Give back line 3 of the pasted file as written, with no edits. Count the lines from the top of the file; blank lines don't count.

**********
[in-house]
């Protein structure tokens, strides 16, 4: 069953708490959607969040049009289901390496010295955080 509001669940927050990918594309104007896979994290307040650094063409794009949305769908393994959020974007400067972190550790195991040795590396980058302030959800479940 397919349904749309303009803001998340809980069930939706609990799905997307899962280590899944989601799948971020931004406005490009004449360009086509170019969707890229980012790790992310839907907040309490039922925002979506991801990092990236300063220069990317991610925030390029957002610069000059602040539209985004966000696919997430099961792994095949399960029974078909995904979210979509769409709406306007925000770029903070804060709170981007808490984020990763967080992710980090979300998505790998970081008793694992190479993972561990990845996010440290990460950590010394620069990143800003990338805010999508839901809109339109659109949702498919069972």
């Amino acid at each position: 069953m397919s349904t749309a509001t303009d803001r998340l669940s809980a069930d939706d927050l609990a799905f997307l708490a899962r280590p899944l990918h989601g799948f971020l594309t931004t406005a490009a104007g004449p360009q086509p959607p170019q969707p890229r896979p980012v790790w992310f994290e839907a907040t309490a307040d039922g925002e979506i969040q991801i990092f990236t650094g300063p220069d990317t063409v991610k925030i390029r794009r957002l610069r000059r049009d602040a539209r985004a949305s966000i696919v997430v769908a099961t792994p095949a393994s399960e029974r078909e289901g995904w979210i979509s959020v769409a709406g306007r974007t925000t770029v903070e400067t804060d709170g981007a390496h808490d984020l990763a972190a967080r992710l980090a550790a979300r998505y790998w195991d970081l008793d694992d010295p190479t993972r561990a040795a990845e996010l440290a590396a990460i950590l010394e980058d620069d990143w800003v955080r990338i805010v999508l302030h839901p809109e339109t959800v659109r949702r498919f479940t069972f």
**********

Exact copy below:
């Amino acid at each position: 069953m397919s349904t749309a509001t303009d803001r998340l669940s809980a069930d939706d927050l609990a799905f997307l708490a899962r280590p899944l990918h989601g799948f971020l594309t931004t406005a490009a104007g004449p360009q086509p959607p170019q969707p890229r896979p980012v790790w992310f994290e839907a907040t309490a307040d039922g925002e979506i969040q991801i990092f990236t650094g300063p220069d990317t063409v991610k925030i390029r794009r957002l610069r000059r049009d602040a539209r985004a949305s966000i696919v997430v769908a099961t792994p095949a393994s399960e029974r078909e289901g995904w979210i979509s959020v769409a709406g306007r974007t925000t770029v903070e400067t804060d709170g981007a390496h808490d984020l990763a972190a967080r992710l980090a550790a979300r998505y790998w195991d970081l008793d694992d010295p190479t993972r561990a040795a990845e996010l440290a590396a990460i950590l010394e980058d620069d990143w800003v955080r990338i805010v999508l302030h839901p809109e339109t959800v659109r949702r498919f479940t069972f």